We thought it would be helpful to explain how to get the best Wi-Fi signal in your property, so we've put together this article.
- Introduction to Wi-Fi
- Where shall I put my router?
- My Wi-Fi isn't working - what can I do?
- Wireless powerlines, boosters and extenders
Wi-Fi is a radio signal that allows you to connect your internet device to your KCOM router without wires. Most modern internet devices connect to your router using this radio signal and it's a far more convenient, practical and tidy way to use the internet than by using traditional wires (Ethernet cables).
As with radio signals, the further away you are from the source, or transmitter, the less powerful or clear the signal and greater chance of interference occurring.
Did you know?
Just like any radio signal, Wi-Fi operates on different frequencies. When you try to connect your device to your KCOM router, you'll have the option of two frequencies: a '5GHz' (5G) and '2.4GHz' (2.4G).
5GHz uses tightly bunched wavelengths that are powerful but may not travel far, depending on what's in their way.
2.4GHz uses long shallow wavelengths that can travel further - that's why the 2.4GHz network may be available in your garden, or further away from the router, and the 5GHz isn't.
The speeds you experience over Wi-Fi will depend partly on where you put your router.
We'll do our best to help you position your router in the best location; however, as everyone's house is different, it's up to you to make sure your in-home setup is at its best.
Here's an example of a typical setup
Where you place your router in relation to where you most use the internet is important
- We recommend placing your router in a central location in the house, plugged into your main broadband socket. This would be your ONT (Optical Network Terminal) if you're on Lightstream, otherwise it will be your main telephone socket.
- Although we recommend fitting the router centrally, it's sometimes best to place the router nearest to where you're likely to use it most. If your needs change and you need to move your router to somewhere more appropriate, please give our team a call on 01482 602555.
- Keep your router off the floor, well-ventilated on a solid surface, in the open and ideally away from other electrical appliances
- If required, make sure your microfilters are fitted correctly - refer to the guide provided with the router for details. Not all Lightstream connections require microfilters - check the guide with your router.
Did you know?
It's best to leave your router switched on all the time. This means less disruption to your service and keeps your devices connected.
Just like when you listen to your favourite radio station, interference can disrupt the signal between the source it's transmitted from (in this case, your KCOM router) and your device. Although the standard KCOM router provides one of the strongest available Wi-Fi signals, interference can come from the following:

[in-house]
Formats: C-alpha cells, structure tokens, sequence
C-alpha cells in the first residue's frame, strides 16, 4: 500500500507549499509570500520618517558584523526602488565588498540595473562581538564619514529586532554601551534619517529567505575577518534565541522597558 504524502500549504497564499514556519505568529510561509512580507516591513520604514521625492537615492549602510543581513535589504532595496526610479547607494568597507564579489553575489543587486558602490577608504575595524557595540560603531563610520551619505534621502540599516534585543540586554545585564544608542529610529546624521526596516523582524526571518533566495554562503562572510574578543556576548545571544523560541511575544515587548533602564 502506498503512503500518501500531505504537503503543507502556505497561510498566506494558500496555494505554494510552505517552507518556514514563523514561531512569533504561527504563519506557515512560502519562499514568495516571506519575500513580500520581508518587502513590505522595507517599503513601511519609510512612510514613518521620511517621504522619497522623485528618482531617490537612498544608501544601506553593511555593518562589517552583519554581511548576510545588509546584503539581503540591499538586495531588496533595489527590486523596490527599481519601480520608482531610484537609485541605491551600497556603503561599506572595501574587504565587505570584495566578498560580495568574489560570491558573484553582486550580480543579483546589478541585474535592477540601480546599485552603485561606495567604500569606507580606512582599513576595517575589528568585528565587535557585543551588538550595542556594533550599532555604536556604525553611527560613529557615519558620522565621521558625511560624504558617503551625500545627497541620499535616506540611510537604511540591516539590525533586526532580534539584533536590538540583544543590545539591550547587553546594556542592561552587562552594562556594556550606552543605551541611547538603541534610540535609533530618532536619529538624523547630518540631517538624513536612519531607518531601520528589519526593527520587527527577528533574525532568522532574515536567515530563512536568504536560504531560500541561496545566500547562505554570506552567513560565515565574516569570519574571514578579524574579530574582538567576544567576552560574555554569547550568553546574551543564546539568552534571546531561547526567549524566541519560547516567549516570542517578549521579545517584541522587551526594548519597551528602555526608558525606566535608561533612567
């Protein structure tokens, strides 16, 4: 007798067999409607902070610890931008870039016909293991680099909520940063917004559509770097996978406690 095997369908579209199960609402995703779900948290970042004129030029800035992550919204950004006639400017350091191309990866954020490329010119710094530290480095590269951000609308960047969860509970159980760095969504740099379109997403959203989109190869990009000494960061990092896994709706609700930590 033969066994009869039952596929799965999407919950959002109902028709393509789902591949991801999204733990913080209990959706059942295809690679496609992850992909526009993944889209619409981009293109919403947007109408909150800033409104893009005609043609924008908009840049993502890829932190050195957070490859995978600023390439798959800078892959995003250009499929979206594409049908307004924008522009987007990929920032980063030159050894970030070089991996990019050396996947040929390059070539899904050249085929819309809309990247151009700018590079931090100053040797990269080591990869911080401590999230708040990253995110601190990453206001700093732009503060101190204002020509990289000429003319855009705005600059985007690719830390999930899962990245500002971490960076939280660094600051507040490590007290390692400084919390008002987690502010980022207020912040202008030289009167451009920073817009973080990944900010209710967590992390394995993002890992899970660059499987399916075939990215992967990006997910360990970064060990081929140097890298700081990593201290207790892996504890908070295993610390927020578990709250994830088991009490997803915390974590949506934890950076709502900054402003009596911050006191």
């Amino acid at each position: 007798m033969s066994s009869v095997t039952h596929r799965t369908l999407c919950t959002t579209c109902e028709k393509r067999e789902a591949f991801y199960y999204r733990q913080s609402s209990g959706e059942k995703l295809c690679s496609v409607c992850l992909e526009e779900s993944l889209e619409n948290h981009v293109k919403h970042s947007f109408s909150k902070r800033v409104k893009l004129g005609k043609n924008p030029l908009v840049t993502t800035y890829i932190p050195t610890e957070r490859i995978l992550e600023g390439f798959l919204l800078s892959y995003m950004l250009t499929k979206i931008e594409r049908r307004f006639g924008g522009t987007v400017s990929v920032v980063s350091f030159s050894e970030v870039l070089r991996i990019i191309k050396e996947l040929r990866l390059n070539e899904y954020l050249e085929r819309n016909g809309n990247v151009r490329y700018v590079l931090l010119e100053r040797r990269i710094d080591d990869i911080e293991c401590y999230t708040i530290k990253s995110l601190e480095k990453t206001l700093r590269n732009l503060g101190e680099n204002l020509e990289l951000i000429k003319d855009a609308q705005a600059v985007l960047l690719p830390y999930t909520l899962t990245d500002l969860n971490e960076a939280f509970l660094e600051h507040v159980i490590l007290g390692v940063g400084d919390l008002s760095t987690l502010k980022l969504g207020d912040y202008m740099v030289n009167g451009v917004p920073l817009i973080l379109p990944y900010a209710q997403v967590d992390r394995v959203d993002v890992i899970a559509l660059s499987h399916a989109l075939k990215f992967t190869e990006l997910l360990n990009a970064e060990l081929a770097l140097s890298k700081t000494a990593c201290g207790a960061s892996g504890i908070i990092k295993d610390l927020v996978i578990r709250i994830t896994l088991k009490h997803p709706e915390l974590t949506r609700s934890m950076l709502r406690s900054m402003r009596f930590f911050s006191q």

You can reduce interference in a few ways:
- Router position: making sure your router is closer to your device and away from the culprits mentioned above will help
- Making sure you're on the right channel (see here for guides on changing your channel)
Did you know?
Your router works on a number of Wi-Fi channels.
If your neighbour's Wi-Fi is operating on the same or a nearby channel, the interference from their Wi-Fi may be affecting yours. Changing your Wi-Fi channel may reduce interference to your signal - we have a guide for this here.
Another option to help you get the best Wi-Fi signal in your property is to look at wireless powerline adapters or extenders.
Powerline adapters turn the mains power in your house into a really fast network. Imagine it turning your electrical cables into one long Ethernet cable; it allows you to plug your devices into a Powerline adapter, as if you're plugging directly into the router.
To use powerline, you need a minimum of two powerline adapters.
A wireless powerline adapter does the same as a regular powerline, but it has the ability to broadcast its own wireless signal (a wireless hotspot). This is great if you're struggling to broadcast your Wi-Fi signal around your house from your router.
A good example is in a property where you might only be able to connect to your Wi-Fi when you're downstairs. You could buy a Wi-Fi enabled Powerline adapter and plug it in upstairs allowing you to connect to Wi-Fi where ever you are in your home.
What's a wireless extender?
A wireless extender works differently to a wireless powerline adapter. Rather than create its own signal/access point for your devices to connect to, it connects to your existing Wi-Fi signal and then re-broadcasts it to extend its range.
The downside to extenders is when your Wi-Fi quality isn't very good. A wireless extender will simply extend your poor signal and it won't improve the quality of your wireless connection. For this reason, a wireless powerline adapter is better as it provides its own signal.